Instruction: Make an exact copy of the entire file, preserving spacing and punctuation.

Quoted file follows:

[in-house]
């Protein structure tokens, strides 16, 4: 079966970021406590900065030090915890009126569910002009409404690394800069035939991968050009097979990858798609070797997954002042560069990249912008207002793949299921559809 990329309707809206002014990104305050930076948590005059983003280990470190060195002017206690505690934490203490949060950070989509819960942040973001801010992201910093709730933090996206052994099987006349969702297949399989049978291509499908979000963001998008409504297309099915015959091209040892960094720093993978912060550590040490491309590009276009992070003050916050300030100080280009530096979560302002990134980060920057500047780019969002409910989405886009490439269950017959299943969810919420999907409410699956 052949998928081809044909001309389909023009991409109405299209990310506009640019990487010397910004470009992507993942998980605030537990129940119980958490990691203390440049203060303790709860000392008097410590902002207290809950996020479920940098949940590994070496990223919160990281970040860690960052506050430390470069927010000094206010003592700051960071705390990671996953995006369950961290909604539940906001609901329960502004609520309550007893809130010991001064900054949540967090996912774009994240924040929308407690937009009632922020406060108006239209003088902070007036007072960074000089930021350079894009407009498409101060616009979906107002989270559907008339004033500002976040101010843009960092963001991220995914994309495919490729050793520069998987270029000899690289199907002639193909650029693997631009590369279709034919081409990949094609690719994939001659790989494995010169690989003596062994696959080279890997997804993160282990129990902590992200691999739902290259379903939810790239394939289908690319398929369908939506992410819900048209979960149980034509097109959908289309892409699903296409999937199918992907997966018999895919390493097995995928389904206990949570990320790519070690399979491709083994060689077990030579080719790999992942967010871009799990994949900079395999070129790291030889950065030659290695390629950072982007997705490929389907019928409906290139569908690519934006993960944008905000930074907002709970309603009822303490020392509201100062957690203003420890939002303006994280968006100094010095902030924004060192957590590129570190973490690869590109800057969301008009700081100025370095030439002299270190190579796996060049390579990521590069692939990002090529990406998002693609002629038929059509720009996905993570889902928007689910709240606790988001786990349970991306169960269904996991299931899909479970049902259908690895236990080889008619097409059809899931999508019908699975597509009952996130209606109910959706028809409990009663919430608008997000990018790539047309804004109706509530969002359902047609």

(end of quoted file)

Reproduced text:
[in-house]
């Protein structure tokens, strides 16, 4: 079966970021406590900065030090915890009126569910002009409404690394800069035939991968050009097979990858798609070797997954002042560069990249912008207002793949299921559809 990329309707809206002014990104305050930076948590005059983003280990470190060195002017206690505690934490203490949060950070989509819960942040973001801010992201910093709730933090996206052994099987006349969702297949399989049978291509499908979000963001998008409504297309099915015959091209040892960094720093993978912060550590040490491309590009276009992070003050916050300030100080280009530096979560302002990134980060920057500047780019969002409910989405886009490439269950017959299943969810919420999907409410699956 052949998928081809044909001309389909023009991409109405299209990310506009640019990487010397910004470009992507993942998980605030537990129940119980958490990691203390440049203060303790709860000392008097410590902002207290809950996020479920940098949940590994070496990223919160990281970040860690960052506050430390470069927010000094206010003592700051960071705390990671996953995006369950961290909604539940906001609901329960502004609520309550007893809130010991001064900054949540967090996912774009994240924040929308407690937009009632922020406060108006239209003088902070007036007072960074000089930021350079894009407009498409101060616009979906107002989270559907008339004033500002976040101010843009960092963001991220995914994309495919490729050793520069998987270029000899690289199907002639193909650029693997631009590369279709034919081409990949094609690719994939001659790989494995010169690989003596062994696959080279890997997804993160282990129990902590992200691999739902290259379903939810790239394939289908690319398929369908939506992410819900048209979960149980034509097109959908289309892409699903296409999937199918992907997966018999895919390493097995995928389904206990949570990320790519070690399979491709083994060689077990030579080719790999992942967010871009799990994949900079395999070129790291030889950065030659290695390629950072982007997705490929389907019928409906290139569908690519934006993960944008905000930074907002709970309603009822303490020392509201100062957690203003420890939002303006994280968006100094010095902030924004060192957590590129570190973490690869590109800057969301008009700081100025370095030439002299270190190579796996060049390579990521590069692939990002090529990406998002693609002629038929059509720009996905993570889902928007689910709240606790988001786990349970991306169960269904996991299931899909479970049902259908690895236990080889008619097409059809899931999508019908699975597509009952996130209606109910959706028809409990009663919430608008997000990018790539047309804004109706509530969002359902047609």